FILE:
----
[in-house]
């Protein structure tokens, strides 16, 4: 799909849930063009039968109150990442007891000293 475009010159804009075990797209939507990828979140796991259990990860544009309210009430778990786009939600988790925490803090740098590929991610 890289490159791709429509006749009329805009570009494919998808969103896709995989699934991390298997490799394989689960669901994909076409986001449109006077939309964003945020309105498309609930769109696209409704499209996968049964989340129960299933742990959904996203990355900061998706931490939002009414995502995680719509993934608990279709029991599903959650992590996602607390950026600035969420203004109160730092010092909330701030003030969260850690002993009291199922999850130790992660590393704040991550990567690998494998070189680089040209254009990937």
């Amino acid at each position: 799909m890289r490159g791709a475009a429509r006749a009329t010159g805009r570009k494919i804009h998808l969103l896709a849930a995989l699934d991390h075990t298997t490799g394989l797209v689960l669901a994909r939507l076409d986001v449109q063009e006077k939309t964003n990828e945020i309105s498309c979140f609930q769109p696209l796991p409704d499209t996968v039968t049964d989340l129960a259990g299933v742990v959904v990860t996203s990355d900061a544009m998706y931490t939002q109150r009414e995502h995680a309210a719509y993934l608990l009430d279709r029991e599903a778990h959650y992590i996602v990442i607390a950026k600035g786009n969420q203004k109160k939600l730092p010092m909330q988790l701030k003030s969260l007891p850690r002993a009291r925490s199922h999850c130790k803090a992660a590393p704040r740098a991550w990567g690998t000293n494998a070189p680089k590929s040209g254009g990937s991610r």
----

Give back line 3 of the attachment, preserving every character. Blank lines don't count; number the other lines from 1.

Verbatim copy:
């Amino acid at each position: 799909m890289r490159g791709a475009a429509r006749a009329t010159g805009r570009k494919i804009h998808l969103l896709a849930a995989l699934d991390h075990t298997t490799g394989l797209v689960l669901a994909r939507l076409d986001v449109q063009e006077k939309t964003n990828e945020i309105s498309c979140f609930q769109p696209l796991p409704d499209t996968v039968t049964d989340l129960a259990g299933v742990v959904v990860t996203s990355d900061a544009m998706y931490t939002q109150r009414e995502h995680a309210a719509y993934l608990l009430d279709r029991e599903a778990h959650y992590i996602v990442i607390a950026k600035g786009n969420q203004k109160k939600l730092p010092m909330q988790l701030k003030s969260l007891p850690r002993a009291r925490s199922h999850c130790k803090a992660a590393p704040r740098a991550w990567g690998t000293n494998a070189p680089k590929s040209g254009g990937s991610r």